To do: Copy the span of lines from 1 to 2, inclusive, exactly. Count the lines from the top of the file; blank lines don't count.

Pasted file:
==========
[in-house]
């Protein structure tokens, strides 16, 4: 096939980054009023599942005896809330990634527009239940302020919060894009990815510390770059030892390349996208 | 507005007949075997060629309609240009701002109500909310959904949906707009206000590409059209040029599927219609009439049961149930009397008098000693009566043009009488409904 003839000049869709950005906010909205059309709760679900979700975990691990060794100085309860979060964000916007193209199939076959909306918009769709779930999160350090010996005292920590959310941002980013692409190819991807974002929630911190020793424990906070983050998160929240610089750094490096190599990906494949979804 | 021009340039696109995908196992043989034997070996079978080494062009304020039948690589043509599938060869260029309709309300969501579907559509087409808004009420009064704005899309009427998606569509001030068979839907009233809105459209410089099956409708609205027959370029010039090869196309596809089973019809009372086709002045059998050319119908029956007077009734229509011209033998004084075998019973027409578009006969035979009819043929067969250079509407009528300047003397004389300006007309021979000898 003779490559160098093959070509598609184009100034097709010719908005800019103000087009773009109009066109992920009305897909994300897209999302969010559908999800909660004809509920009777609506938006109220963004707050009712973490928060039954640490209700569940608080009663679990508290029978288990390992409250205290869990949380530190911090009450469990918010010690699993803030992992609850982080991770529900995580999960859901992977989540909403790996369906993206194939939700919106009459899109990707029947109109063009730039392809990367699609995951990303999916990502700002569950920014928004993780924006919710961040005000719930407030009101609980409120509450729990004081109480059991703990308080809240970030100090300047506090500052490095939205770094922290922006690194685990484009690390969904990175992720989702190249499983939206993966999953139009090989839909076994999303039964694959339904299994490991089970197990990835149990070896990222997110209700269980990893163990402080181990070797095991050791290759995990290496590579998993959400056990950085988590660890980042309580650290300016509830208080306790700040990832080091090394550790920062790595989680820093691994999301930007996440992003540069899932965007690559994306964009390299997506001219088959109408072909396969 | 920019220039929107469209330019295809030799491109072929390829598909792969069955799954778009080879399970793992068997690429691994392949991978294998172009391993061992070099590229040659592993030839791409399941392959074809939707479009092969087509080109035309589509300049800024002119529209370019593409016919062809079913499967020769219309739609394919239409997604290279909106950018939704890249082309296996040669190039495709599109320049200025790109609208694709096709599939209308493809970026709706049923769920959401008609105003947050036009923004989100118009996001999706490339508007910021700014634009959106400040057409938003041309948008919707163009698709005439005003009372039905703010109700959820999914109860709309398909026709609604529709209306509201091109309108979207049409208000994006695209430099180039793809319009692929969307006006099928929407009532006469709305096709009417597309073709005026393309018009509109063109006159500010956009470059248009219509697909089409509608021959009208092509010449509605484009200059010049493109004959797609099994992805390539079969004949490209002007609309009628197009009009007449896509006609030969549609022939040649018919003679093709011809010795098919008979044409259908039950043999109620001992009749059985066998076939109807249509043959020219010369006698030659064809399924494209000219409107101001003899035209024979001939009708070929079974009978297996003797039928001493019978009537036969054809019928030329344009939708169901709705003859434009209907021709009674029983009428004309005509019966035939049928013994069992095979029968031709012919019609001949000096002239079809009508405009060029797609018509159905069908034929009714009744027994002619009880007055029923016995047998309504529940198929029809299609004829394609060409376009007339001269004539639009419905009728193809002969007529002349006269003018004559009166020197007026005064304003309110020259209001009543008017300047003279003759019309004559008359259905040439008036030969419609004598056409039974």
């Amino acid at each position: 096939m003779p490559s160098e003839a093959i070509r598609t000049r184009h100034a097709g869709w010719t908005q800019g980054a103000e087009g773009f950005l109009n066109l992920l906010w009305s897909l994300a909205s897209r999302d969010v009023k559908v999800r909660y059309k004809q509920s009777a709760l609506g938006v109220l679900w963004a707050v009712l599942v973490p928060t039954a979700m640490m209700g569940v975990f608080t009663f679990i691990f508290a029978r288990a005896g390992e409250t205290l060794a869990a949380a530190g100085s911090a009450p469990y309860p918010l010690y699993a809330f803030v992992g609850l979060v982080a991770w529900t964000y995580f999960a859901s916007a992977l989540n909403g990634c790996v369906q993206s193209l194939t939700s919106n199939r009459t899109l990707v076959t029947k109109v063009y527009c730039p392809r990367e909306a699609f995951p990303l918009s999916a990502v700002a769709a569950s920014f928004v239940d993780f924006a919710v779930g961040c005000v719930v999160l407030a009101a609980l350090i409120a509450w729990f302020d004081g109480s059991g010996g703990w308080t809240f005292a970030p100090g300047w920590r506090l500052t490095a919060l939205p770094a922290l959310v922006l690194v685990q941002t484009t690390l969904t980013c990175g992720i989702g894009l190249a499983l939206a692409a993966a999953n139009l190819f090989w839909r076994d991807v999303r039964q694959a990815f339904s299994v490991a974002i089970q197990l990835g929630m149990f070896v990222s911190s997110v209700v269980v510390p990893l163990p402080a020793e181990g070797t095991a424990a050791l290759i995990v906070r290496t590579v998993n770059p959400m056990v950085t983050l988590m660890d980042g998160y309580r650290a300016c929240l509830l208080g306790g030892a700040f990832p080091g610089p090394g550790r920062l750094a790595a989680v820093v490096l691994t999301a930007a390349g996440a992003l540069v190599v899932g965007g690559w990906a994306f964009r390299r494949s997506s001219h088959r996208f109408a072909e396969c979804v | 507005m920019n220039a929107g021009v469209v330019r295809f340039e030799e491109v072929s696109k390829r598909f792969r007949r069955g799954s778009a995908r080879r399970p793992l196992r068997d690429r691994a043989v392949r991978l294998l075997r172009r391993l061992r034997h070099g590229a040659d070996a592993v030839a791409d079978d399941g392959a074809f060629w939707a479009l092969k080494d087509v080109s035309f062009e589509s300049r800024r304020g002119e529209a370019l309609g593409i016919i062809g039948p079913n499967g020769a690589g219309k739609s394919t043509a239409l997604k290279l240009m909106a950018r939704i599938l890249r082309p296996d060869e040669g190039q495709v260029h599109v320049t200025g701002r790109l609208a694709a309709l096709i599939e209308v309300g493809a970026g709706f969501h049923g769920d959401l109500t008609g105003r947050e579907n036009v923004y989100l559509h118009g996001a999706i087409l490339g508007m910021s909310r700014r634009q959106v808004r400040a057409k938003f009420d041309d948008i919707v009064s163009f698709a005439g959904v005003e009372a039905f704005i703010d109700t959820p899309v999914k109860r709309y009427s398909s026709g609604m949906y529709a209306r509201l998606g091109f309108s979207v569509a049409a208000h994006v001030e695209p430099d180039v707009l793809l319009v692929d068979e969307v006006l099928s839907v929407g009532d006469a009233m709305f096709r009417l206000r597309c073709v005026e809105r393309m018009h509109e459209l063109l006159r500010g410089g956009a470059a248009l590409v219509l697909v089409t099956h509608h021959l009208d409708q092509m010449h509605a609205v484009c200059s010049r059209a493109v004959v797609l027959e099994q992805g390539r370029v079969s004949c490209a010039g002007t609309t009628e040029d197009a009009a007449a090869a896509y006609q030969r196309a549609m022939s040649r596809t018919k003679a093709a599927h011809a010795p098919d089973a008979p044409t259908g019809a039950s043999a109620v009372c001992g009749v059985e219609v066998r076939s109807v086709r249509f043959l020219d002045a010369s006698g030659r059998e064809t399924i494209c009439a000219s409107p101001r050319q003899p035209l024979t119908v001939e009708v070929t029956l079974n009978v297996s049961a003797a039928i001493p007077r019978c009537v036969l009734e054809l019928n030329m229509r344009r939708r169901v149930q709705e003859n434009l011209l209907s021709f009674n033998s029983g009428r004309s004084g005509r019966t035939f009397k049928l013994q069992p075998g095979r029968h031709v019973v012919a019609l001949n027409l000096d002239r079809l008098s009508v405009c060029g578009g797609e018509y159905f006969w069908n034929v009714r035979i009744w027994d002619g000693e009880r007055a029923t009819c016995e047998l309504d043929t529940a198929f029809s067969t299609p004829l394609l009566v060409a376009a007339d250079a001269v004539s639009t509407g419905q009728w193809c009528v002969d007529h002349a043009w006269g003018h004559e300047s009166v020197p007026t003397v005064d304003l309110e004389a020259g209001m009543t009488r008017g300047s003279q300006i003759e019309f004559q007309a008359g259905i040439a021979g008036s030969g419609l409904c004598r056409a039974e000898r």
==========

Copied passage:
[in-house]
């Protein structure tokens, strides 16, 4: 096939980054009023599942005896809330990634527009239940302020919060894009990815510390770059030892390349996208 | 507005007949075997060629309609240009701002109500909310959904949906707009206000590409059209040029599927219609009439049961149930009397008098000693009566043009009488409904 003839000049869709950005906010909205059309709760679900979700975990691990060794100085309860979060964000916007193209199939076959909306918009769709779930999160350090010996005292920590959310941002980013692409190819991807974002929630911190020793424990906070983050998160929240610089750094490096190599990906494949979804 | 021009340039696109995908196992043989034997070996079978080494062009304020039948690589043509599938060869260029309709309300969501579907559509087409808004009420009064704005899309009427998606569509001030068979839907009233809105459209410089099956409708609205027959370029010039090869196309596809089973019809009372086709002045059998050319119908029956007077009734229509011209033998004084075998019973027409578009006969035979009819043929067969250079509407009528300047003397004389300006007309021979000898 003779490559160098093959070509598609184009100034097709010719908005800019103000087009773009109009066109992920009305897909994300897209999302969010559908999800909660004809509920009777609506938006109220963004707050009712973490928060039954640490209700569940608080009663679990508290029978288990390992409250205290869990949380530190911090009450469990918010010690699993803030992992609850982080991770529900995580999960859901992977989540909403790996369906993206194939939700919106009459899109990707029947109109063009730039392809990367699609995951990303999916990502700002569950920014928004993780924006919710961040005000719930407030009101609980409120509450729990004081109480059991703990308080809240970030100090300047506090500052490095939205770094922290922006690194685990484009690390969904990175992720989702190249499983939206993966999953139009090989839909076994999303039964694959339904299994490991089970197990990835149990070896990222997110209700269980990893163990402080181990070797095991050791290759995990290496590579998993959400056990950085988590660890980042309580650290300016509830208080306790700040990832080091090394550790920062790595989680820093691994999301930007996440992003540069899932965007690559994306964009390299997506001219088959109408072909396969 | 920019220039929107469209330019295809030799491109072929390829598909792969069955799954778009080879399970793992068997690429691994392949991978294998172009391993061992070099590229040659592993030839791409399941392959074809939707479009092969087509080109035309589509300049800024002119529209370019593409016919062809079913499967020769219309739609394919239409997604290279909106950018939704890249082309296996040669190039495709599109320049200025790109609208694709096709599939209308493809970026709706049923769920959401008609105003947050036009923004989100118009996001999706490339508007910021700014634009959106400040057409938003041309948008919707163009698709005439005003009372039905703010109700959820999914109860709309398909026709609604529709209306509201091109309108979207049409208000994006695209430099180039793809319009692929969307006006099928929407009532006469709305096709009417597309073709005026393309018009509109063109006159500010956009470059248009219509697909089409509608021959009208092509010449509605484009200059010049493109004959797609099994992805390539079969004949490209002007609309009628197009009009007449896509006609030969549609022939040649018919003679093709011809010795098919008979044409259908039950043999109620001992009749059985066998076939109807249509043959020219010369006698030659064809399924494209000219409107101001003899035209024979001939009708070929079974009978297996003797039928001493019978009537036969054809019928030329344009939708169901709705003859434009209907021709009674029983009428004309005509019966035939049928013994069992095979029968031709012919019609001949000096002239079809009508405009060029797609018509159905069908034929009714009744027994002619009880007055029923016995047998309504529940198929029809299609004829394609060409376009007339001269004539639009419905009728193809002969007529002349006269003018004559009166020197007026005064304003309110020259209001009543008017300047003279003759019309004559008359259905040439008036030969419609004598056409039974």